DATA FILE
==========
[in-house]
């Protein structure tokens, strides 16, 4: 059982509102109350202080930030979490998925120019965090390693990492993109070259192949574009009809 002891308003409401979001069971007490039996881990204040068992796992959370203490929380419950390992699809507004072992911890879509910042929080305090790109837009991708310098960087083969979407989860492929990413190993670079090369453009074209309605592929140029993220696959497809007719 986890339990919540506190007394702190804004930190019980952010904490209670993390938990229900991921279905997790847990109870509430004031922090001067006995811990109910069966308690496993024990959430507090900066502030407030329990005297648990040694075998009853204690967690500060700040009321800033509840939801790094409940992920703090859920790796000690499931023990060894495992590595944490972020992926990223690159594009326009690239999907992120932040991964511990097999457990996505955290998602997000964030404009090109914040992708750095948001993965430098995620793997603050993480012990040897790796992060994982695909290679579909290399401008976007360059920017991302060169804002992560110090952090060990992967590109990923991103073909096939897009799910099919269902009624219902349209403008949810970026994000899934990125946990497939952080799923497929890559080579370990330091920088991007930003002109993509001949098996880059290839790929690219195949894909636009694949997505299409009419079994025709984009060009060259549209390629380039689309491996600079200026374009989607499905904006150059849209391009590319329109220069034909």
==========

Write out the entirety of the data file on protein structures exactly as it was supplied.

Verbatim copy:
[in-house]
């Protein structure tokens, strides 16, 4: 059982509102109350202080930030979490998925120019965090390693990492993109070259192949574009009809 002891308003409401979001069971007490039996881990204040068992796992959370203490929380419950390992699809507004072992911890879509910042929080305090790109837009991708310098960087083969979407989860492929990413190993670079090369453009074209309605592929140029993220696959497809007719 986890339990919540506190007394702190804004930190019980952010904490209670993390938990229900991921279905997790847990109870509430004031922090001067006995811990109910069966308690496993024990959430507090900066502030407030329990005297648990040694075998009853204690967690500060700040009321800033509840939801790094409940992920703090859920790796000690499931023990060894495992590595944490972020992926990223690159594009326009690239999907992120932040991964511990097999457990996505955290998602997000964030404009090109914040992708750095948001993965430098995620793997603050993480012990040897790796992060994982695909290679579909290399401008976007360059920017991302060169804002992560110090952090060990992967590109990923991103073909096939897009799910099919269902009624219902349209403008949810970026994000899934990125946990497939952080799923497929890559080579370990330091920088991007930003002109993509001949098996880059290839790929690219195949894909636009694949997505299409009419079994025709984009060009060259549209390629380039689309491996600079200026374009989607499905904006150059849209391009590319329109220069034909």